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Grand Teton National Park

“There are no foothills to the Tetons. They rise suddenly in rugged majesty from the rock strewn plain…the soft light floods the great expanse of the valley, the winding silvery river and the resplendent deeply carved mountain walls.”

– Lieutenant Gustavus Cheney Doane, Leader of a small exploring party, 1876

One of my first stops in my transition from “suit” to “executive in transition” (per daughter #1) or “early retiree” (per daughter #2) or “unemployed” (per then wife) was a trip to Grand Teton National Park for a photography workshop. I fell in love with the place and, with that in mind, the Tetons are the banner image for the blog.

I was excited about revisiting after over 4 years.

[Nomad Note: Thanks for your patience – have had virtually no internet so have had to tee up the updates until now – launching 5 posts into the blogshpere today – thanks for following along – take care.]

Grand Teton is one of my favorite National Parks for a lot of reasons-the history of the place; the rugged landscape; the animals. I also like how approachable it all is from a very nice town-Jackson. You got to love time in the mountains followed by a dinner at Snake River Grill!!

But–it is really about the scenery!! Grand Teton National Park is one of the most recognizable mountain landscapes in the world. Iconic images (aka-”mature subjects”) seem to be everywhere you turn. It is a spectacular landscape with incredible mountains, beautiful lakes and an extraordinary variety of wildlife. The jagged Teton Range overlooks the valley floor covered with sage. The Snake River flows south through the park and provides an amazing waterway in the national park. It’s no wonder the park attracts nearly four million visitors per year.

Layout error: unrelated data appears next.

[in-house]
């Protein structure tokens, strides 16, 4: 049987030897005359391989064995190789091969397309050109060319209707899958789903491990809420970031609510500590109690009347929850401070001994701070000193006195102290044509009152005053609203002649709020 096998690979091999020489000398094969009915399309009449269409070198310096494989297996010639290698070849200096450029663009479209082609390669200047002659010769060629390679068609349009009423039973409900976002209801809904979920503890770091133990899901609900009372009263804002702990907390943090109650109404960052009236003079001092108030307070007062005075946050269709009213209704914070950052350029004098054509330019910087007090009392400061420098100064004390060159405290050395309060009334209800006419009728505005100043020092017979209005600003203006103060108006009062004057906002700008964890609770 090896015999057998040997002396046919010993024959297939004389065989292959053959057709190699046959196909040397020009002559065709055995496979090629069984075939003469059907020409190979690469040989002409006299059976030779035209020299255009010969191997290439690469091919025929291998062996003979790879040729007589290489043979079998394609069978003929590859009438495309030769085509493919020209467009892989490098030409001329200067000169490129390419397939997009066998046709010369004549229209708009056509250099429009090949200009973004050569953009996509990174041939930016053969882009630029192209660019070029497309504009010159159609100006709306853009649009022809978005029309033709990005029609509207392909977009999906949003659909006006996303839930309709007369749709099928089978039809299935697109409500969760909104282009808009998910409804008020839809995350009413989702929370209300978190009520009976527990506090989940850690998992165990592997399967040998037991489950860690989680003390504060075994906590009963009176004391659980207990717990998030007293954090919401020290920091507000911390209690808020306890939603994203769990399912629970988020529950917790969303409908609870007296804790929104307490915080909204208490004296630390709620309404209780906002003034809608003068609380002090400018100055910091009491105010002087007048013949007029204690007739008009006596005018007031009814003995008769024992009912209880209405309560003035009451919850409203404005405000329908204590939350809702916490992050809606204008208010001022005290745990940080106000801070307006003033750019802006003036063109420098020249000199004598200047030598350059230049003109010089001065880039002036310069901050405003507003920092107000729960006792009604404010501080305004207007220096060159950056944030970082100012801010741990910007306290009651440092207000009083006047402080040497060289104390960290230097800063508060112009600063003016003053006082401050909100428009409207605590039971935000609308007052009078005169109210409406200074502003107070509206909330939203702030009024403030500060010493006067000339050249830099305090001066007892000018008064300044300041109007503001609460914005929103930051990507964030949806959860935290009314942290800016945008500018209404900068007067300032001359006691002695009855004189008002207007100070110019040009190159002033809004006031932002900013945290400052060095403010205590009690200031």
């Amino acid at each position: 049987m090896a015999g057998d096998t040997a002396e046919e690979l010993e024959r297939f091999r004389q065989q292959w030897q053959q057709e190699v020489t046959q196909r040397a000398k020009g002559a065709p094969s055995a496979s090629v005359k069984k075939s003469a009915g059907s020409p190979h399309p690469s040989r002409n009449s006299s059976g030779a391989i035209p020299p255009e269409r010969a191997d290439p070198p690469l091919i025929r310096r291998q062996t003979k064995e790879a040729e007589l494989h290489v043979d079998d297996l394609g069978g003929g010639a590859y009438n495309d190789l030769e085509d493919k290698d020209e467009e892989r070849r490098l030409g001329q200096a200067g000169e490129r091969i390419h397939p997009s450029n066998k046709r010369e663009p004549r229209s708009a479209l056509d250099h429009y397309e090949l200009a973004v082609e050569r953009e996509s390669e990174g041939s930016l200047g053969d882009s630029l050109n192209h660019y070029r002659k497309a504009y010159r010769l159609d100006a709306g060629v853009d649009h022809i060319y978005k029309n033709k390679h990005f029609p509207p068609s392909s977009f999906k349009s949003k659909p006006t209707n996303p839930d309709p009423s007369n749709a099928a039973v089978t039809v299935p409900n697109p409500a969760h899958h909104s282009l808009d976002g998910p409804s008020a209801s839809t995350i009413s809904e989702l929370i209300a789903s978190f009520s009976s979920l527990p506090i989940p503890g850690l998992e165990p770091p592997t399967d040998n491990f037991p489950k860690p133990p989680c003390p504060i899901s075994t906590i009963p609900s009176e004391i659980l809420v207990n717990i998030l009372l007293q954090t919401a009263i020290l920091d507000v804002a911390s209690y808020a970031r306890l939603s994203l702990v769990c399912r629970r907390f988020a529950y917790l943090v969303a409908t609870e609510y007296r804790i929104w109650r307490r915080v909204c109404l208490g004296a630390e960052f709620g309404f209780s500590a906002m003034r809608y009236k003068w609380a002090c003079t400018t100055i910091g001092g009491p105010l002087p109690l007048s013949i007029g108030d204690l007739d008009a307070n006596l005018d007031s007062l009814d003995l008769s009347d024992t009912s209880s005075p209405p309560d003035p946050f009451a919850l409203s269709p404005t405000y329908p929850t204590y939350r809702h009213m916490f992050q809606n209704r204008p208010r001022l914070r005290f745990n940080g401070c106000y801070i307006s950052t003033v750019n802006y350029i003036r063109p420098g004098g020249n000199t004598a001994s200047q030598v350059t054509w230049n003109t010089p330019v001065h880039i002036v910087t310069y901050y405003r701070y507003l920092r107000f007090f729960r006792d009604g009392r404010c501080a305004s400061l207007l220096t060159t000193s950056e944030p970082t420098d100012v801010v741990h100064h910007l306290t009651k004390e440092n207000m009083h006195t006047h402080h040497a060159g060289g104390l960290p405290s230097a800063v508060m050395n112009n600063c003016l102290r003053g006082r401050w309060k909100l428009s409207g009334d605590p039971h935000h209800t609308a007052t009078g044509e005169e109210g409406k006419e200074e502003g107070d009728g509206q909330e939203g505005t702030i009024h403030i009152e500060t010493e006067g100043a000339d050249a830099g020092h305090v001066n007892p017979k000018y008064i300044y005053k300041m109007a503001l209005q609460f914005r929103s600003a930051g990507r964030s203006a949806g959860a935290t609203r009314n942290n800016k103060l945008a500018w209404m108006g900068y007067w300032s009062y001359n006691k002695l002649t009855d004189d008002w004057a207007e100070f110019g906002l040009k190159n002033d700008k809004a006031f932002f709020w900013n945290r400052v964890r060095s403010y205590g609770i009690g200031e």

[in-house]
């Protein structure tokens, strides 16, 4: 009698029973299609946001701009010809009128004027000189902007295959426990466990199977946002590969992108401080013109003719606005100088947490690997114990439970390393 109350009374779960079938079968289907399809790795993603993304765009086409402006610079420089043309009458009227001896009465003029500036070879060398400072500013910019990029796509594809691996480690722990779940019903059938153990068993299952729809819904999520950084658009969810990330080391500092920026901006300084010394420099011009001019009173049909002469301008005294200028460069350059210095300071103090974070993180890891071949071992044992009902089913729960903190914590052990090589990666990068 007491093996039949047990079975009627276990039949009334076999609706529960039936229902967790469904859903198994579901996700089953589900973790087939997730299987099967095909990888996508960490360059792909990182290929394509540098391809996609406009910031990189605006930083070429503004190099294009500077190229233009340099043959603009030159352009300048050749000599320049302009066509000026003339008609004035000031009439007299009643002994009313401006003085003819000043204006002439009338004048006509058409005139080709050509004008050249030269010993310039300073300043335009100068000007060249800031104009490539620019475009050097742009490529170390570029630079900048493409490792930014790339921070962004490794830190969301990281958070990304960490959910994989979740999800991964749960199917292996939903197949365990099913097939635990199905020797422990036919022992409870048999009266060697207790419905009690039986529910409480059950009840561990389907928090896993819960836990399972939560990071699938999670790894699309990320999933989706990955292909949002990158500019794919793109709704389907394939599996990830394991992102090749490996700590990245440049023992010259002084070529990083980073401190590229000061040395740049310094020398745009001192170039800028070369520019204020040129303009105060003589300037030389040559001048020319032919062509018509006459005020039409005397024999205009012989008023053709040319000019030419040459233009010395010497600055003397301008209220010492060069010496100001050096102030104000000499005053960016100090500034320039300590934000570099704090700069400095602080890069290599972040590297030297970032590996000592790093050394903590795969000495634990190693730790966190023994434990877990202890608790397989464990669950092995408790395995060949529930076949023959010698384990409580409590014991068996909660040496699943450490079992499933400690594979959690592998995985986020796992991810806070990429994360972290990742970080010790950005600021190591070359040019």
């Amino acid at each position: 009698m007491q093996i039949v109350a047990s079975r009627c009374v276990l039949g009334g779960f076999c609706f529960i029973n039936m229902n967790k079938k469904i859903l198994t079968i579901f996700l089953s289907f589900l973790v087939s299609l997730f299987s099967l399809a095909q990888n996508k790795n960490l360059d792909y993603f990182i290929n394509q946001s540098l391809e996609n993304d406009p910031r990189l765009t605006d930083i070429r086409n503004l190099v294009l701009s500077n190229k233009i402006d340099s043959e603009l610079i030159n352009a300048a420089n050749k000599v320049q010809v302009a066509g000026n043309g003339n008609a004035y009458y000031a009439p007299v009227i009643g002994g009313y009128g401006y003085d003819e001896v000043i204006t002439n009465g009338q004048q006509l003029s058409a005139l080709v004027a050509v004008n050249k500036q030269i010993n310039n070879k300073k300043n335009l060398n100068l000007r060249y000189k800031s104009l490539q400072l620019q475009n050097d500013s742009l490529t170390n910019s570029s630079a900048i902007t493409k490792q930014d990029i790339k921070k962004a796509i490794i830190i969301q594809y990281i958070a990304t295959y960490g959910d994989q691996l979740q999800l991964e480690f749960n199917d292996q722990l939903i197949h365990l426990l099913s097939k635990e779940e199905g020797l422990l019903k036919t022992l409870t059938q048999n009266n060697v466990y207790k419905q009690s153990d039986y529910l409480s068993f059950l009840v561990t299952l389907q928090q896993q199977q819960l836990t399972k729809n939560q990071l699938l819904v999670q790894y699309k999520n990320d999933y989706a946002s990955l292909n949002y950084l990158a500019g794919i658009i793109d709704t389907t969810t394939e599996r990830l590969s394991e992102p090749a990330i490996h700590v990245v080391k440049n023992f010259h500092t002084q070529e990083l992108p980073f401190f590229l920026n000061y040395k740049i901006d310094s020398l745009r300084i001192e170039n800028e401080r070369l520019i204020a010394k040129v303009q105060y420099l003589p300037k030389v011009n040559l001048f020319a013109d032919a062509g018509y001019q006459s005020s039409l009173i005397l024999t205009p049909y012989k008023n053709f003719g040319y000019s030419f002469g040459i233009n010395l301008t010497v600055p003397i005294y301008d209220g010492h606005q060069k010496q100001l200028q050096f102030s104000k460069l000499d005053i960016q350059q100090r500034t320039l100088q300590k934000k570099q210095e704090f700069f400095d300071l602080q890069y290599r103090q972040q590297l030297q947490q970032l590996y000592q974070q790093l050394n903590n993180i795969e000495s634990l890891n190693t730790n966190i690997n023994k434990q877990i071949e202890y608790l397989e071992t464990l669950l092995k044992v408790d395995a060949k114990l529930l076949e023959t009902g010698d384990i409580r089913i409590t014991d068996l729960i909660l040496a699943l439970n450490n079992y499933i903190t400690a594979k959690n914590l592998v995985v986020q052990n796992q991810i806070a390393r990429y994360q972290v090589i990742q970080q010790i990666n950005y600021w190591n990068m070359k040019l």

“The grand lift of the Tetons is more than a mechanistic fold and faulting of the Earth’s crust; it becomes a primal gesture of the Earth beneath a greater sky”

– Ansel Adams

“The Tetons have loomed up grandly against the sky. From this point it is perhaps
the finest pictorial range in the United States or even North America.”

– Thomas Moran, while painting the Tetons from the Idaho side, 1879

Initially, I set up camp over Teton Pass in Victor, Idaho so I could scout out camp and boondocking possibilities in/near the NP. The boondocking spots didn’t pan out but I confirmed that the Park’s Gros Ventre campground could, in fact, hold the Bunkhouse. It would be dry camping – no hookups – but the location couldn’t be better for my stay here.

Next stop was the visitor center – I was on a special mission 🙂

When I came out to Grand Teton for the photography workshop years ago, I arrived mid-week and enjoyed a long conversation with “Steve” – a Park volunteer. When Steve asked what I did, I told him I had just fired myself – his response: “Good for you…that’s what my wife and I did too at 50…”